Pumpkin Patch: September 23 – October 31, 2017

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Pumpkin Patch at The Woods UMC

September 23 – October 31, 2017

Monday – Saturday, 11:00 a.m. – 7:00 p.m.
Sundays, 12:00 p.m. – 7:00 p.m.

The pumpkins are here! It is time to visit The Woods Pumpkin Patch.

The Woods UMC Pumpkin Patch will open this year on Saturday, September 23, 2017, and run through Tuesday, October 31, 2017. On weekdays and Saturday the patch will open at 11:00 a.m. and close at 7:00 p.m. On Sundays it will be open from Noon to 7:00 p.m.

Come celebrate fall and harvest time, and pick out your perfect pumpkin!

Pumpkin Patch Story Time

New for 2017 is Story Time. Our story time experience is a wonderful chance for preschools, day cares and play groups to hear a great story read by our energetic story reader, learn about pumpkins, and decorate a mini pumpkin to take home along with a treat bag. Don’t delay in contacting us as our slots fill up quickly!

  • For groups of 10 or more.
  • By appointment only.
  • Cost is $3 per child.

Click here to book your group’s Story Time visit at the Pumpkin Patch.

For more information, contact us at Debbie@thewoodsumc.org.

Book Your Story Time

Volunteers Wanted

Volunteers are also needed to help out during the pumpkin patch. This is a great time to enjoy our patch while having fellowship with the ones that come to visit and buy the pumpkins. We will have a sign-up sheet at the Welcome Center for the ones that would like to volunteer during the patch or you can sign up online here. If you have any questions at all, please contact the church office.

Volunteer for Pumpkin Patch


“The Pumpkin Patch”

By Connie Mickels

All is in place – tomorrow is opening day for the patch and it is ready. All the pumpkins are neatly placed on the stained pallets according to their size; each pallet, painted bright blue and positioned just right, so the small shoppers can walk around them and point to a particular orange globe that helps to decorate and bring to life, the tree shaded pumpkin patch. Straw bales circle the patch, as if to corral any orange getaways that try to escape without their rightful owners. Scarecrows are on guard against any pesky crows that might show up for dinner and cobwebs are draped between tree branches, as numerous spiders cling to the webs in full view for everyone to see as they come up the wide path into the patch. An occasional witch, carefully placed near the back, broom in hand, oversees the goings on. The black cat called Finnie, short for The Fabulous Feline, frequently wanders among the metal cat sculptures helping to greet all visitors.

As the moon shines its brightest, the small four legged creatures scamper among the orange boulders, sometimes stopping to gnaw on vulnerable squash warts. A silent shadow flies overhead alerting them that danger is near. Too late – for one poor little fellow. The frightened furry rodents quickly find refuge under a pallet or squeeze flat against the nearest orange lawn decoration. Not wanting to become an appetizer for the large bird, they remain there until the coast is clear.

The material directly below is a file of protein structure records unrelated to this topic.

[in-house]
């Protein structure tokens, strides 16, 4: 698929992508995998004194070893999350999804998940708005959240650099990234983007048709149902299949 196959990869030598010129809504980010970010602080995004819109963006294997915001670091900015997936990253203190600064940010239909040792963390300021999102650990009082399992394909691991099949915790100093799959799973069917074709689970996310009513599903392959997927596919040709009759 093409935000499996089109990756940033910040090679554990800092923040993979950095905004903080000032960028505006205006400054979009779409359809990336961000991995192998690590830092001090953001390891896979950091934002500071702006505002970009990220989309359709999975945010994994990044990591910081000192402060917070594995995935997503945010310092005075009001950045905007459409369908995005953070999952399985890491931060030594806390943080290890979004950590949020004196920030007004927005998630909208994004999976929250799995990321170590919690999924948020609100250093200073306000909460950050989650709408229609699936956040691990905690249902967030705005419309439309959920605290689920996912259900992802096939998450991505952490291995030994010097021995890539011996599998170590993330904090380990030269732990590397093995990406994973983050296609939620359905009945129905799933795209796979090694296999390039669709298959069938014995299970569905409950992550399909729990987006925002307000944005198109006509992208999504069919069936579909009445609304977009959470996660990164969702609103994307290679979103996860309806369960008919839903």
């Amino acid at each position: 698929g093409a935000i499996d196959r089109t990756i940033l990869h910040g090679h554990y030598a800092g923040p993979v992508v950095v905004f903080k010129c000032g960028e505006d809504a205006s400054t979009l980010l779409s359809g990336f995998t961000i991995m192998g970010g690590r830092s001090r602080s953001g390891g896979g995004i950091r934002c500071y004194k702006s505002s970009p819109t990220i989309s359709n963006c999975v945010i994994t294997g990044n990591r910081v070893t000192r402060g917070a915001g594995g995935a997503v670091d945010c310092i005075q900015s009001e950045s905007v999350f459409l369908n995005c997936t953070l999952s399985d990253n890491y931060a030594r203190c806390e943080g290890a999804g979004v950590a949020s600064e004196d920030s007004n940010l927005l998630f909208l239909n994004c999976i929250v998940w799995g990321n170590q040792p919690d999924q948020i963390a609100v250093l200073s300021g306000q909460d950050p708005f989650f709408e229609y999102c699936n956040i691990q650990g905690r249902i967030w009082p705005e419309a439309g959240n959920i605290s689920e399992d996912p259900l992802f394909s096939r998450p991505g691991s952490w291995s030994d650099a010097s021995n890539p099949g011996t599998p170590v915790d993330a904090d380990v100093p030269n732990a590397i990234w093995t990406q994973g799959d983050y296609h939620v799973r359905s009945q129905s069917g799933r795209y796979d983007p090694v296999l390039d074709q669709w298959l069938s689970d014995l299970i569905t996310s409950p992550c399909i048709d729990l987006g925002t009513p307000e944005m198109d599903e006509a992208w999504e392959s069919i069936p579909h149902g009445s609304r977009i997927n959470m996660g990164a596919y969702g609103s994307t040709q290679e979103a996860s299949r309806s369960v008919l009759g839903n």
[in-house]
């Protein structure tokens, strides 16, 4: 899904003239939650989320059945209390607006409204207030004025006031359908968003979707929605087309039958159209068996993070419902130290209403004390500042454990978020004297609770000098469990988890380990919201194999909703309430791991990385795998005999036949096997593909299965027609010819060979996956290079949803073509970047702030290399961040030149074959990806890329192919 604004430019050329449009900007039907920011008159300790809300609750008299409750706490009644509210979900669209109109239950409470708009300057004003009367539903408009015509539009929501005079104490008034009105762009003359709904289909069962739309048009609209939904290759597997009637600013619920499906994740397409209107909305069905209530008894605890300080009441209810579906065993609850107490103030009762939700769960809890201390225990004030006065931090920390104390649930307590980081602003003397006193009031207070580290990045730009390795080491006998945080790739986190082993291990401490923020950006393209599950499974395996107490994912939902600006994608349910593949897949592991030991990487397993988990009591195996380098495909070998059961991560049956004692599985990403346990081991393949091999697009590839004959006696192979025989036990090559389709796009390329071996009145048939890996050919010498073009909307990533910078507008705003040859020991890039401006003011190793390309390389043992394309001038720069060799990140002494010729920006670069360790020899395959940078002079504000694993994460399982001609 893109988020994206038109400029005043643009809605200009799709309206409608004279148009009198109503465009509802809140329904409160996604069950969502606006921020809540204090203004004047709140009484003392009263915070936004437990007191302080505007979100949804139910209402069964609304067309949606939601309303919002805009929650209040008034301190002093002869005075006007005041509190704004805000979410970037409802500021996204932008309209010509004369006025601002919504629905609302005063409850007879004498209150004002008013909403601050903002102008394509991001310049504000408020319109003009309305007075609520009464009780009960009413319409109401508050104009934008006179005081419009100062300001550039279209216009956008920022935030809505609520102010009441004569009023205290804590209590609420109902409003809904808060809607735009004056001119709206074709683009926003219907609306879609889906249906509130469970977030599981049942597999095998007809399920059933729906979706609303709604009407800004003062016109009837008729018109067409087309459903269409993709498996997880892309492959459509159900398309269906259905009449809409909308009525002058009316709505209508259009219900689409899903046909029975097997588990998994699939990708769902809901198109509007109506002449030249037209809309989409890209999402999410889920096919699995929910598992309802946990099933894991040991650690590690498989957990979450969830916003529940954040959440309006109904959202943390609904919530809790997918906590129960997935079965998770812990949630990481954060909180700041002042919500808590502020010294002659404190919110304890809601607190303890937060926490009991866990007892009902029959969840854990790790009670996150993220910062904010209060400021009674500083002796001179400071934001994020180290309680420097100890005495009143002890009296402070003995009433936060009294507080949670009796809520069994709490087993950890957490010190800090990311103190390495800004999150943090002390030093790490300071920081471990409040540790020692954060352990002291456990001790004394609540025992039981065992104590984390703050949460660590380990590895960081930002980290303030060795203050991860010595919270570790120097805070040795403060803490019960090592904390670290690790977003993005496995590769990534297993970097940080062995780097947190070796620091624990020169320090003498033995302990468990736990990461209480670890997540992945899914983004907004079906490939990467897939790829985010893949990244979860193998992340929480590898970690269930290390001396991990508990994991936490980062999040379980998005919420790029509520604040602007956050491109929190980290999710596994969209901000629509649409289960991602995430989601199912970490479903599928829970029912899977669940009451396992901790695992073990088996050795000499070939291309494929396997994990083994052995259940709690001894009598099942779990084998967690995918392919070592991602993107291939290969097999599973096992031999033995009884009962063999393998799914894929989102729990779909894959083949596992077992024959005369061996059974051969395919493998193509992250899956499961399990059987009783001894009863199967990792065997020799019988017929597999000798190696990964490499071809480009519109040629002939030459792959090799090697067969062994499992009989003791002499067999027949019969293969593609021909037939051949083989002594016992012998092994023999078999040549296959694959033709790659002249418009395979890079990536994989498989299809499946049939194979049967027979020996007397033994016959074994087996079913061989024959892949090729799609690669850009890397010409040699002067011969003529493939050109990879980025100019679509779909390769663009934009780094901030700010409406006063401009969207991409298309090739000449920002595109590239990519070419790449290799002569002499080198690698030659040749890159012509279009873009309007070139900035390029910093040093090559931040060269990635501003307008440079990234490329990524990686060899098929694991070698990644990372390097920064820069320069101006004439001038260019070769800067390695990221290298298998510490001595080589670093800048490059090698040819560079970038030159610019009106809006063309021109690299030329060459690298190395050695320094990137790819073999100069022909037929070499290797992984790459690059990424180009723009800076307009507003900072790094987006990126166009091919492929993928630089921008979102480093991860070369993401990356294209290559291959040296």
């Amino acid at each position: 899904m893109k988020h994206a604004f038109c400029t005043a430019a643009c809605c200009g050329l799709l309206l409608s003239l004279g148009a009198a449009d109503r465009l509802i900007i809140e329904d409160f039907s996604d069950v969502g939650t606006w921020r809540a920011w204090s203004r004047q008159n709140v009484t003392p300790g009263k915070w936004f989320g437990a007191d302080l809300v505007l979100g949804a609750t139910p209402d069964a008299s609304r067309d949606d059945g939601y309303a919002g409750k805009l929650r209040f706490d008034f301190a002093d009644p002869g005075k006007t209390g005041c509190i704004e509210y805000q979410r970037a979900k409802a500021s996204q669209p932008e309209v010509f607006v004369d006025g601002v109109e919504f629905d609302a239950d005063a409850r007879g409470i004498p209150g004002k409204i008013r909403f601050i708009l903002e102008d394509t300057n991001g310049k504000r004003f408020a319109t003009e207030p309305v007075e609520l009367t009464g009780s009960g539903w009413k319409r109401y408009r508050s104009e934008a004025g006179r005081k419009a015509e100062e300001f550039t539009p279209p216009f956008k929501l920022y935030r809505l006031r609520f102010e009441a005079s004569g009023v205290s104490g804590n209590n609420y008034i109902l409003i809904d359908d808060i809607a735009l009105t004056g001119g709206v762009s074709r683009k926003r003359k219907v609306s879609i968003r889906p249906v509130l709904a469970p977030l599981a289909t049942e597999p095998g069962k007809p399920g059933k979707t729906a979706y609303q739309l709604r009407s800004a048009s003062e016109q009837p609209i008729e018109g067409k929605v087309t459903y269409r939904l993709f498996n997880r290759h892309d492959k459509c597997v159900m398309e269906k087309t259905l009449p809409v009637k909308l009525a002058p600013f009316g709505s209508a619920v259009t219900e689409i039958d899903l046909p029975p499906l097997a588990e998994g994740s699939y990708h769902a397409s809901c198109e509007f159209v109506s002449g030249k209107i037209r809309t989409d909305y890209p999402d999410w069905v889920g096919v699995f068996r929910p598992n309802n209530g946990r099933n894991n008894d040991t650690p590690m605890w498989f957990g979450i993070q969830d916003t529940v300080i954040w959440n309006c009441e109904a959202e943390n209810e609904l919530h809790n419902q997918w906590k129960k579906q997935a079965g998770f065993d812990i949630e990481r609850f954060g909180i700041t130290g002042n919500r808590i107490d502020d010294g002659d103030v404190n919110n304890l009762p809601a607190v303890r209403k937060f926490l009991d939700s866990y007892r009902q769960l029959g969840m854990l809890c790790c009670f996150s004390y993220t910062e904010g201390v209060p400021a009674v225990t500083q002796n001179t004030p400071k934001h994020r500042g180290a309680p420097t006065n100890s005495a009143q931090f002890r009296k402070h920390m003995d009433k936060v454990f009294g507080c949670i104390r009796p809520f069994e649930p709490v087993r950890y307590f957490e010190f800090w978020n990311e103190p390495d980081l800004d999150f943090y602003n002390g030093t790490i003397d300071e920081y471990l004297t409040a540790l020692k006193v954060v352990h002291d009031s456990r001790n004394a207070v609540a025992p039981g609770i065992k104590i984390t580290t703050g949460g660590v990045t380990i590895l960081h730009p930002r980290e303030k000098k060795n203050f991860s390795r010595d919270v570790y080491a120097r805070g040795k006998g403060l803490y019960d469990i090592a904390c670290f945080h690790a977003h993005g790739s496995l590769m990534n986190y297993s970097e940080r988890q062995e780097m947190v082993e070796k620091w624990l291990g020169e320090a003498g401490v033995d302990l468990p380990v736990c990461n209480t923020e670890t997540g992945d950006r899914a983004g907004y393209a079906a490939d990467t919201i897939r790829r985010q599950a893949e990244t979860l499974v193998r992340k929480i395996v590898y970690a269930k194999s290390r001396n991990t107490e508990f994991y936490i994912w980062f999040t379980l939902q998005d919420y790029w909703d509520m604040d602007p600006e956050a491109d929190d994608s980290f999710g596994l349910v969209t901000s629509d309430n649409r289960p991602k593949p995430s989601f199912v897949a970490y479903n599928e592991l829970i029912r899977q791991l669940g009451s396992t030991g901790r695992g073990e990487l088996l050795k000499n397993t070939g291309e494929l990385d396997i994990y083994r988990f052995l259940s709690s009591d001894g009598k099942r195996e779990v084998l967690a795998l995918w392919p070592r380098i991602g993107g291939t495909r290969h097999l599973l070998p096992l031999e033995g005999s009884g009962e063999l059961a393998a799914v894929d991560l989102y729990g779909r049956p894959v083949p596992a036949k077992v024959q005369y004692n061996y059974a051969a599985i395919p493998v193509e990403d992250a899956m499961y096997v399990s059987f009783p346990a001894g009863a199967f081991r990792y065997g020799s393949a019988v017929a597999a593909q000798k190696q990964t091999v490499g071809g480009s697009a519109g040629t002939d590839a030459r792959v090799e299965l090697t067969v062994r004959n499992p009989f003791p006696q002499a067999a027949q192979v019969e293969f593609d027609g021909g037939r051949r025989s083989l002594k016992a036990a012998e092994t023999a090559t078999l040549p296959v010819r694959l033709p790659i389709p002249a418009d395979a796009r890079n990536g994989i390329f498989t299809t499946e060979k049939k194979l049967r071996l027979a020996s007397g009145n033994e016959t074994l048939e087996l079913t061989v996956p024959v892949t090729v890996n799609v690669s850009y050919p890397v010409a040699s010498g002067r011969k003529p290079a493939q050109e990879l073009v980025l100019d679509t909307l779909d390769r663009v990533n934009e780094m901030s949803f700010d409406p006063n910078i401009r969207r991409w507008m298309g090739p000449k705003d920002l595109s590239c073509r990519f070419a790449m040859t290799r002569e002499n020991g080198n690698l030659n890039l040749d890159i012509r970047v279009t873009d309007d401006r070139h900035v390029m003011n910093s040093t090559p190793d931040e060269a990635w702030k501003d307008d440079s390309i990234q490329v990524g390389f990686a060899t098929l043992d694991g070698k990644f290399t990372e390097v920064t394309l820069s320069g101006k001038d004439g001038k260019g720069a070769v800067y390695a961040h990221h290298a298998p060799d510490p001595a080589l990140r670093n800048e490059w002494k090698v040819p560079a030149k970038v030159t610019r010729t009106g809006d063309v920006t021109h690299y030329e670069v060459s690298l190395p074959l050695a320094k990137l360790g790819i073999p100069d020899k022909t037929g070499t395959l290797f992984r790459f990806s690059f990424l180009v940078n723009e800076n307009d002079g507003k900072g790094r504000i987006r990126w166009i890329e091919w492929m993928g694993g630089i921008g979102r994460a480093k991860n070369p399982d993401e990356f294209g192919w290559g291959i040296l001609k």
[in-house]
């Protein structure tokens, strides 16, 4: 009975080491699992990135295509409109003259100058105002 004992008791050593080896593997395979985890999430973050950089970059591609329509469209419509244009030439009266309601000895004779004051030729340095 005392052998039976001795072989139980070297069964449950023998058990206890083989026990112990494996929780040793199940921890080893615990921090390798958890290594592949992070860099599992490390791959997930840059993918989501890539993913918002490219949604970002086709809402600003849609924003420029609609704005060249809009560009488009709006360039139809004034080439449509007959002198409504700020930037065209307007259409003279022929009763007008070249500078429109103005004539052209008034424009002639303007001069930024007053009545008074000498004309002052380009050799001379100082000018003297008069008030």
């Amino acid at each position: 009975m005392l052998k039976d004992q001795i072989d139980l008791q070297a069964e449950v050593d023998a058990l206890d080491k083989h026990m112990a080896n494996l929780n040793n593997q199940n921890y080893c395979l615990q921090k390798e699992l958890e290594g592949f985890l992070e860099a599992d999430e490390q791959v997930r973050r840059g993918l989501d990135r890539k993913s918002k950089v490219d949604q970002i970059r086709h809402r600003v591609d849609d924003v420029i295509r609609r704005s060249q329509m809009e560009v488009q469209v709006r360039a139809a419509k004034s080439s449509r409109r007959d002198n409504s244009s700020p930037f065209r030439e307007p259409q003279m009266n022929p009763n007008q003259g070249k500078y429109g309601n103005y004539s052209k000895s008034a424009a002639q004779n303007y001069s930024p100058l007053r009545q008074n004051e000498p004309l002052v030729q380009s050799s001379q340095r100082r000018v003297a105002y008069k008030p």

The morning comes to life when the sun rises and people begin to filter through the archway of plastic jack-o-lanterns, the little people tugging on their parent’s hand hoping to get them up the path faster. There is no evidence of the battles fought in the patch the night before.

Children run from pallet to pallet squealing as they go, some climbing over other pumpkins that are misshapen, too perfect, too ugly or as in Jessie’s case, just for the fun of the climb. Jessie’s parents first brought her to the patch four years ago when she was just one year old. Every year since, on the third Sunday of October, she has returned to the patch on her quest to find the one perfect gourd. This year she is accompanied by her little brother Joseph, who is still too young to walk on his own and is being pushed in his stroller by Dad.

After much deliberation involving many trips around each pallet, the choice is narrowed down between a tall misshapen pumpkin with a long curved stem or the short fat one that has a smattering of warts across its surface.

“Which one Daddy, which one do you like?” Jessie asked. “Well now let me see,” he started to reply when Jessie interrupted, suggesting that they see which one Joseph likes best.

Joey was busy being entertained by Finnie’s meandering around the patch and keeping just out of reach of grasping hands. Nevertheless, Mom picked up little Joseph, and with his fingers tightly wrapped around her forefingers, helps him make his way to the tall pumpkin Jessie was pointing to. As he reaches the destination, Mom releases his hands, and Joey collapses to his knees securely hugging the pumpkin. “See,” Jessie says, “he likes that one. Maybe – maybe we could get both of them! Please Daddy, please,” she pleads. Mom and Dad exchange glances and nod.

The adventure of the morning is coming to an end as Jessie pulls the red wagon loaded with both pumpkins to the car. Being extra careful to not tip the wagon and spill the precious cargo, she looks at Joey who is marking the occasion with a wide yawn and resting his eyes.

That afternoon, with pumpkin guts still heaped in the middle of the kitchen table and the smell of fresh baked sugar cookies lingering in the air, Jessie and Daddy step back to admire the appearance of the new illuminated friends that are now wearing near-toothless grins.

“Well done,” mom says from behind the counter, pulling a sheet of roasted pumpkins seeds from the oven.

“Well done” echoes Jessie sporting her widest grin, “well done!”